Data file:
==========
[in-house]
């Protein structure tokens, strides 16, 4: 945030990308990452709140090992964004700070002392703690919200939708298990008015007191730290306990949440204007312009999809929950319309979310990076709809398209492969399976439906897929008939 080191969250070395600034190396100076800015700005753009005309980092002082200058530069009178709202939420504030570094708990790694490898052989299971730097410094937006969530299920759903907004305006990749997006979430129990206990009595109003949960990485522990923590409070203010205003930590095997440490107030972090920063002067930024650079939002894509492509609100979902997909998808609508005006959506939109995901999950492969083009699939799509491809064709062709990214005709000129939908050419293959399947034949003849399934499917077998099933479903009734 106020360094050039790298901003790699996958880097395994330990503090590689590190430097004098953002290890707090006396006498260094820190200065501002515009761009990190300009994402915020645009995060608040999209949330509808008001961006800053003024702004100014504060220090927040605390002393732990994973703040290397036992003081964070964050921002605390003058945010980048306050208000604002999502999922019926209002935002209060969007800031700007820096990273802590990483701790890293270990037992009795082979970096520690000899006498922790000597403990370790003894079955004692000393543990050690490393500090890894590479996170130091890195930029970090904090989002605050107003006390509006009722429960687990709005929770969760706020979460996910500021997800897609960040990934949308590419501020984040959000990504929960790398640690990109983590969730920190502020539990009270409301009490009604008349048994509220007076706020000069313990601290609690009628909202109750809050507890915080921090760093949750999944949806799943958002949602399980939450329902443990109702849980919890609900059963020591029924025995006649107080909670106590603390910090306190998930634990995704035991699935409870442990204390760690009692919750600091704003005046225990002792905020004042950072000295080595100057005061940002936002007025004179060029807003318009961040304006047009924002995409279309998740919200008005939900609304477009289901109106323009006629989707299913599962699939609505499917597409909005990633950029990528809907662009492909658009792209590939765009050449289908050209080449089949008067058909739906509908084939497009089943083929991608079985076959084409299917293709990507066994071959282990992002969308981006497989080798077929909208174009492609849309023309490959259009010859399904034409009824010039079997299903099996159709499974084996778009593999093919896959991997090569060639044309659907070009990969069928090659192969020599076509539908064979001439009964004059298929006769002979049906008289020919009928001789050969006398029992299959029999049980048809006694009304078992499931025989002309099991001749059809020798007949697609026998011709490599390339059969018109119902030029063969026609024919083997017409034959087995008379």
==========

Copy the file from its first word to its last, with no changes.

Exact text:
[in-house]
């Protein structure tokens, strides 16, 4: 945030990308990452709140090992964004700070002392703690919200939708298990008015007191730290306990949440204007312009999809929950319309979310990076709809398209492969399976439906897929008939 080191969250070395600034190396100076800015700005753009005309980092002082200058530069009178709202939420504030570094708990790694490898052989299971730097410094937006969530299920759903907004305006990749997006979430129990206990009595109003949960990485522990923590409070203010205003930590095997440490107030972090920063002067930024650079939002894509492509609100979902997909998808609508005006959506939109995901999950492969083009699939799509491809064709062709990214005709000129939908050419293959399947034949003849399934499917077998099933479903009734 106020360094050039790298901003790699996958880097395994330990503090590689590190430097004098953002290890707090006396006498260094820190200065501002515009761009990190300009994402915020645009995060608040999209949330509808008001961006800053003024702004100014504060220090927040605390002393732990994973703040290397036992003081964070964050921002605390003058945010980048306050208000604002999502999922019926209002935002209060969007800031700007820096990273802590990483701790890293270990037992009795082979970096520690000899006498922790000597403990370790003894079955004692000393543990050690490393500090890894590479996170130091890195930029970090904090989002605050107003006390509006009722429960687990709005929770969760706020979460996910500021997800897609960040990934949308590419501020984040959000990504929960790398640690990109983590969730920190502020539990009270409301009490009604008349048994509220007076706020000069313990601290609690009628909202109750809050507890915080921090760093949750999944949806799943958002949602399980939450329902443990109702849980919890609900059963020591029924025995006649107080909670106590603390910090306190998930634990995704035991699935409870442990204390760690009692919750600091704003005046225990002792905020004042950072000295080595100057005061940002936002007025004179060029807003318009961040304006047009924002995409279309998740919200008005939900609304477009289901109106323009006629989707299913599962699939609505499917597409909005990633950029990528809907662009492909658009792209590939765009050449289908050209080449089949008067058909739906509908084939497009089943083929991608079985076959084409299917293709990507066994071959282990992002969308981006497989080798077929909208174009492609849309023309490959259009010859399904034409009824010039079997299903099996159709499974084996778009593999093919896959991997090569060639044309659907070009990969069928090659192969020599076509539908064979001439009964004059298929006769002979049906008289020919009928001789050969006398029992299959029999049980048809006694009304078992499931025989002309099991001749059809020798007949697609026998011709490599390339059969018109119902030029063969026609024919083997017409034959087995008379």